autonomy - This "has to do with whether the language is accepted by its users as distinct from other languages or varieties." (R: 43) Often, neither pidgins nor creoles are considered autonomous language by their speakers, who consider them corrupted variations of their superstrate languages.

basilect - "In creole studies, the language variety furthest away from the one that carries most prestige (the acrolect)." (C: 416) It is the language at the beginning of the creole continuum. (See also mesolect.)

Black English - "An informal variety of English typically used by low-income urban Blacks in the United States." (A: 518) "Some linguists have argued that BE in the United States represents a case where extensive and nearly complete decreolization has obscured the creole origins of the language." (R: 157) This argument is based in the hypothesis that views BE as a pidgin originally formed during the slave trade period, which expanded into a creole among the the slaves on the southern U.S. plantations during the 18th and 19th centuries.

brain - This refers to the ability of processing functions to be performed in either hemisphere, before lateralization. It has to do with the "flexibility in the neurophysiological programming of neuromuscular coordination mechanisms." (R: 217) The idea of a critical period for language learning is related to the loss of brain plasticity.

cafeteria principle - This refers to "the idea that creoles were mixtures of various rules from different regional varieties of British English. In other words, features were randomly picked out and attributed to substratum influence without regard for how they might have been borrowed or incorporated into the pidgin or creole in question." (R: 108-109).

caregivers - (See caretakers.)

caretakers - Persons who come into contact with the child during his/her years of language acquisition. (For "caretaker speech" see motherese.)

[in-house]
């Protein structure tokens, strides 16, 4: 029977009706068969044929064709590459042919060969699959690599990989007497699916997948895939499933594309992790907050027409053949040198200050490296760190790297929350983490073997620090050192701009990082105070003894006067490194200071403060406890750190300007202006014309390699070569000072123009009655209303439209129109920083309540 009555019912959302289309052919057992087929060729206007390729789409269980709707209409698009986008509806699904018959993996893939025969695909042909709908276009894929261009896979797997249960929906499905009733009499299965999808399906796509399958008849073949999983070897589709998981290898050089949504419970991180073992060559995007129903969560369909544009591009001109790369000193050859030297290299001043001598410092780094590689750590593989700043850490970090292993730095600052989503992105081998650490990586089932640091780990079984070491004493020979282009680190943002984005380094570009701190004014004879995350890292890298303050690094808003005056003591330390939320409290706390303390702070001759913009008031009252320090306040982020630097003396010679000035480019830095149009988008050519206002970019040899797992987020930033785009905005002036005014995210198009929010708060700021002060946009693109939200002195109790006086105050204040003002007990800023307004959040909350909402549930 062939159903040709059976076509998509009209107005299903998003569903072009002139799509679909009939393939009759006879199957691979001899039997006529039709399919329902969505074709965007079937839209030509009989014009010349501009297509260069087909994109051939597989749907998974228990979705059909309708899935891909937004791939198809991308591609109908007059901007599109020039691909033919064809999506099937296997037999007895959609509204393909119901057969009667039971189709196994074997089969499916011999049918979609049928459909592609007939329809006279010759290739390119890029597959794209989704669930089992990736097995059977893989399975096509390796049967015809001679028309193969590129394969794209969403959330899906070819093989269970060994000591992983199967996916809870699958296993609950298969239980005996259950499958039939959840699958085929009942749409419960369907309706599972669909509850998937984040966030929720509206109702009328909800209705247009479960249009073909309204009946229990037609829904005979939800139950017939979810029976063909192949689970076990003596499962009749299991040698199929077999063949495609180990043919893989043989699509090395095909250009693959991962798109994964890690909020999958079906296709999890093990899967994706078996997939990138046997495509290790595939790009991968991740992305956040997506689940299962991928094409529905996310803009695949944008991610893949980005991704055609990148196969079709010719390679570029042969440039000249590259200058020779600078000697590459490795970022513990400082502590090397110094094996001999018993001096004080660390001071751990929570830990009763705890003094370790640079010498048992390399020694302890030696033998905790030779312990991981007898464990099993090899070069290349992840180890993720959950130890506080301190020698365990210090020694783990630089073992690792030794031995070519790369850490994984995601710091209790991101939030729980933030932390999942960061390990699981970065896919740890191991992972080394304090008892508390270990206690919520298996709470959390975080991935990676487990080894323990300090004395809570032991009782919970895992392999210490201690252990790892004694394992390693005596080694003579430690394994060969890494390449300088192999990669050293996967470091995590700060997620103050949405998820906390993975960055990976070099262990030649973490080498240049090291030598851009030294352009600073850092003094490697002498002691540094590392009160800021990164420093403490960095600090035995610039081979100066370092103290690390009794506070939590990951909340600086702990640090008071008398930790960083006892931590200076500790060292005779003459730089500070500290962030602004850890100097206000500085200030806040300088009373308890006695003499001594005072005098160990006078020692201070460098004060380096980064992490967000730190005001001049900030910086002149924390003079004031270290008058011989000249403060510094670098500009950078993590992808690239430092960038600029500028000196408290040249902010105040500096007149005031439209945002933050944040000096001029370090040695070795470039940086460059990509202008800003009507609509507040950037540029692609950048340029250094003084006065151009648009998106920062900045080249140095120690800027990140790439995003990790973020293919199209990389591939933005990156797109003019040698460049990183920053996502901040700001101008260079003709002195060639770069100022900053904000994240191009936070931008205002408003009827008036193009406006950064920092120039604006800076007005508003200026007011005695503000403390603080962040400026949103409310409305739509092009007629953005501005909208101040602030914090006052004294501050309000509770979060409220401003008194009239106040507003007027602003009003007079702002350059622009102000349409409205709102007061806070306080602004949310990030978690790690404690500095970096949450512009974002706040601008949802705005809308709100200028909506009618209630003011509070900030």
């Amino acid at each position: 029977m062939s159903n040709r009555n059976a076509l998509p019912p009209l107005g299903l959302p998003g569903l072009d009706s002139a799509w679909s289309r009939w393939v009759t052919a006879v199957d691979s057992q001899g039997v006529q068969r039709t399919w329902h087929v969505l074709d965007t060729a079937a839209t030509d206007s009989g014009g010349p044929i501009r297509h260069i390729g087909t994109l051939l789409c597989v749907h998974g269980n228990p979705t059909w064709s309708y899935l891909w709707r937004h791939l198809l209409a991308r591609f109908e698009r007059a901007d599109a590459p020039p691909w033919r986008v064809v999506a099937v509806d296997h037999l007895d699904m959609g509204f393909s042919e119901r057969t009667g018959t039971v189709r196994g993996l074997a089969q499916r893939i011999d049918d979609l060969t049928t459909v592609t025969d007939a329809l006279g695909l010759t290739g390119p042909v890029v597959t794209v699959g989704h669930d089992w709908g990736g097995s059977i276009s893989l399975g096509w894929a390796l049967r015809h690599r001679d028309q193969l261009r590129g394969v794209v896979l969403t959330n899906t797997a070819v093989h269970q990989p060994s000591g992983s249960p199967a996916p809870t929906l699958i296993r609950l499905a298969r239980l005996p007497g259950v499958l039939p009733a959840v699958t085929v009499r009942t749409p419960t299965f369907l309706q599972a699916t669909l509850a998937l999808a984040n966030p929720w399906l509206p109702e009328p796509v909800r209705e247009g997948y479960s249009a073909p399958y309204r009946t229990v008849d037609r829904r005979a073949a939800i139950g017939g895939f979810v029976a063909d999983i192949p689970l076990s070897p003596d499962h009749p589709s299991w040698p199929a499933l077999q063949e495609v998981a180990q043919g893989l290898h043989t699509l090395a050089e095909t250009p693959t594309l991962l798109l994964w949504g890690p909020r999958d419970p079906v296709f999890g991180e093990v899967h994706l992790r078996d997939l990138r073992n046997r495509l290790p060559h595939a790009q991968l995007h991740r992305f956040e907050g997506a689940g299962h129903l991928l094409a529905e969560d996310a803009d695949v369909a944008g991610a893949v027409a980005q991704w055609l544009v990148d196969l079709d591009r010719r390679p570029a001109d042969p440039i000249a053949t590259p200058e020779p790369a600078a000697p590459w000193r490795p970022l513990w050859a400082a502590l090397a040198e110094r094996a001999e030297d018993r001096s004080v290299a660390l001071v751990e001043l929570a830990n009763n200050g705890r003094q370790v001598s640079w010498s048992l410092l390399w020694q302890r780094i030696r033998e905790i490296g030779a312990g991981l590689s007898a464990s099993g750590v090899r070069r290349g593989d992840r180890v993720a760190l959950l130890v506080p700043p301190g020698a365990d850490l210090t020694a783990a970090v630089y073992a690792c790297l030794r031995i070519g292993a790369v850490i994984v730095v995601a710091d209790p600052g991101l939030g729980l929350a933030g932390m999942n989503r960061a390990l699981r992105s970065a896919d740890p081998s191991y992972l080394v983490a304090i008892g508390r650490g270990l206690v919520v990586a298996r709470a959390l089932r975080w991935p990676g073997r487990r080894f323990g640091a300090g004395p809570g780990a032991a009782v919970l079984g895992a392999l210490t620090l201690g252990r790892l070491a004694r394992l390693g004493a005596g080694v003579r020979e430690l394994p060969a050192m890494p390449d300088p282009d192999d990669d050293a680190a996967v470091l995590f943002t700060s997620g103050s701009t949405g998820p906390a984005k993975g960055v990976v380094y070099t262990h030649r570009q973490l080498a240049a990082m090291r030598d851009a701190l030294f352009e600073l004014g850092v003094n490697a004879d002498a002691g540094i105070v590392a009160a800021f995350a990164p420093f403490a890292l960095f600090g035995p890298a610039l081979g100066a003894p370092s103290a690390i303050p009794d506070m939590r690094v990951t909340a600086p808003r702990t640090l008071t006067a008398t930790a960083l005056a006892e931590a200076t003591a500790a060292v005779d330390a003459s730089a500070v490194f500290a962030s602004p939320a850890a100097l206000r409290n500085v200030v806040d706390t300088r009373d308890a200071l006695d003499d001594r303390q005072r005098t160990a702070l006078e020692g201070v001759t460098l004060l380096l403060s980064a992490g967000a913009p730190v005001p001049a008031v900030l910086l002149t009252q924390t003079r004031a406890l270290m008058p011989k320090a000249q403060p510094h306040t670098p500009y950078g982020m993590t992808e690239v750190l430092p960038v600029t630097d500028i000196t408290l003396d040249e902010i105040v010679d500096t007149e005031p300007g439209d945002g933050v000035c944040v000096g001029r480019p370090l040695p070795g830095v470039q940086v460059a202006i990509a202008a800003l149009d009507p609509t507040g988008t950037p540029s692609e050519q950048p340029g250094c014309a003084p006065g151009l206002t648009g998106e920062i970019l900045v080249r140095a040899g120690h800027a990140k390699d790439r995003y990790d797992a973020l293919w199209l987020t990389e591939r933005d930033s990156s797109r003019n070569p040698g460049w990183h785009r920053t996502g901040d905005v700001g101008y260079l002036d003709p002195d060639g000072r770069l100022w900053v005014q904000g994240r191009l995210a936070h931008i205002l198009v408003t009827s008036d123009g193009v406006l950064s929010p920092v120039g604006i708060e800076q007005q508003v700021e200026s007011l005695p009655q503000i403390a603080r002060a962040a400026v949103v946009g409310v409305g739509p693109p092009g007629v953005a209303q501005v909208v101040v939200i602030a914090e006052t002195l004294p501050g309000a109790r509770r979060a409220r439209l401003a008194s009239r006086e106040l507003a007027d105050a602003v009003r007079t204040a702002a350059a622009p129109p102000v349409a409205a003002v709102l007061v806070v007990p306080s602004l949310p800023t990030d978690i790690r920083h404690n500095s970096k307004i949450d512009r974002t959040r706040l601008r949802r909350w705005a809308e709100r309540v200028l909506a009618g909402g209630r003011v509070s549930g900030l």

case - "In an inflecting language, the form of a noun, adjective, or pronoun, showing its grammatical relationship to other words." (C: 416)

catastrophic, non-uniformitarian change - Abrupt change, sudden and discontinuous. "A jump from one state or path way to another" (R: 53). Creolization is characterized by this type of change. Antonym: uniformitarian change (slow and gradual). (See also discontinuity.)

causative vs. non-causative - One of the parameters of Bickerton's LBH, this distinction affects the subject (as in so-called ergative languages) or, as seen over the long run the verb (as it happens in English). It determines whether a sentence expresses causation. In creoles, this distinction is indicated by the use of transitive (causative) vs. intransitive (noncausative) verbs. (R: 262).

circumlocution - "It is a strategy which involves letting the syntax make up for the lack of productive morphological processes which would be used to form words in the lexifier language." (R: 36) It is a common strategy in pidgins and creoles and other grammatical languages.

cliticize - When a word becomes a clitic - "a form that resembles a word but that cannot stand on its own as a normal utterance because it is structurally dependent on a neighbouring word. It is part of the process of Creolization." (C: 417) "For example in Tok Pisin . . . he has become generalized and cliticized as a preverbal predicative marker i, e.g., yupela i kam 'You (pl) come'. Once the pronoun has undergone a process of phonological reduction from its full form, it is bound to the verb, and loses its force as a full pronoun and marks a purely grammatical function." (R: 39) (See grammaticalized.)